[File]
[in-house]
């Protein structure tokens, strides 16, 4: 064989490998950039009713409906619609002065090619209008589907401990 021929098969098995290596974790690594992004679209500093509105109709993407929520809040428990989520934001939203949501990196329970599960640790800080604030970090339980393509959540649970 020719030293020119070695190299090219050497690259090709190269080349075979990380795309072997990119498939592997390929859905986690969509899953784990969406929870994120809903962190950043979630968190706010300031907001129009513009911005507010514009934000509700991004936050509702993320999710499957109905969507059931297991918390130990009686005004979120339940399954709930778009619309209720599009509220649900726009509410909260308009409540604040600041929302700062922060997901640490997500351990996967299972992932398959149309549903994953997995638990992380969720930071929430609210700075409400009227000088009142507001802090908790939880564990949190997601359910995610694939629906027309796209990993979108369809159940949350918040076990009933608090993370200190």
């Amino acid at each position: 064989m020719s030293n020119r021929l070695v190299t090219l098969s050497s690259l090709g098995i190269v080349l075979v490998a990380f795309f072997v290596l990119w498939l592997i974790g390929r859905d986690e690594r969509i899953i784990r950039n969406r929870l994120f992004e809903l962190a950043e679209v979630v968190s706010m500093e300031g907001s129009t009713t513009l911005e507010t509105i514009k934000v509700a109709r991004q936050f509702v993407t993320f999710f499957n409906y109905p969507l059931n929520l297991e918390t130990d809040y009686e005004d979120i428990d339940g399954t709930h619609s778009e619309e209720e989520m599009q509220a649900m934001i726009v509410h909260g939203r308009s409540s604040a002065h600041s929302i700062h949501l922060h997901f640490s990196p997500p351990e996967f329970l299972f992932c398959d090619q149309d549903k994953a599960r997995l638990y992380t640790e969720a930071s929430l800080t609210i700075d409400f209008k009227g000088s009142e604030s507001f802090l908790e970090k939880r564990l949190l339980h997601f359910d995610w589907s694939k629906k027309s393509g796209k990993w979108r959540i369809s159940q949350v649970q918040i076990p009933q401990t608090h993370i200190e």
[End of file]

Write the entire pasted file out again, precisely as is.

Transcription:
[in-house]
């Protein structure tokens, strides 16, 4: 064989490998950039009713409906619609002065090619209008589907401990 021929098969098995290596974790690594992004679209500093509105109709993407929520809040428990989520934001939203949501990196329970599960640790800080604030970090339980393509959540649970 020719030293020119070695190299090219050497690259090709190269080349075979990380795309072997990119498939592997390929859905986690969509899953784990969406929870994120809903962190950043979630968190706010300031907001129009513009911005507010514009934000509700991004936050509702993320999710499957109905969507059931297991918390130990009686005004979120339940399954709930778009619309209720599009509220649900726009509410909260308009409540604040600041929302700062922060997901640490997500351990996967299972992932398959149309549903994953997995638990992380969720930071929430609210700075409400009227000088009142507001802090908790939880564990949190997601359910995610694939629906027309796209990993979108369809159940949350918040076990009933608090993370200190």
């Amino acid at each position: 064989m020719s030293n020119r021929l070695v190299t090219l098969s050497s690259l090709g098995i190269v080349l075979v490998a990380f795309f072997v290596l990119w498939l592997i974790g390929r859905d986690e690594r969509i899953i784990r950039n969406r929870l994120f992004e809903l962190a950043e679209v979630v968190s706010m500093e300031g907001s129009t009713t513009l911005e507010t509105i514009k934000v509700a109709r991004q936050f509702v993407t993320f999710f499957n409906y109905p969507l059931n929520l297991e918390t130990d809040y009686e005004d979120i428990d339940g399954t709930h619609s778009e619309e209720e989520m599009q509220a649900m934001i726009v509410h909260g939203r308009s409540s604040a002065h600041s929302i700062h949501l922060h997901f640490s990196p997500p351990e996967f329970l299972f992932c398959d090619q149309d549903k994953a599960r997995l638990y992380t640790e969720a930071s929430l800080t609210i700075d409400f209008k009227g000088s009142e604030s507001f802090l908790e970090k939880r564990l949190l339980h997601f359910d995610w589907s694939k629906k027309s393509g796209k990993w979108r959540i369809s159940q949350v649970q918040i076990p009933q401990t608090h993370i200190e």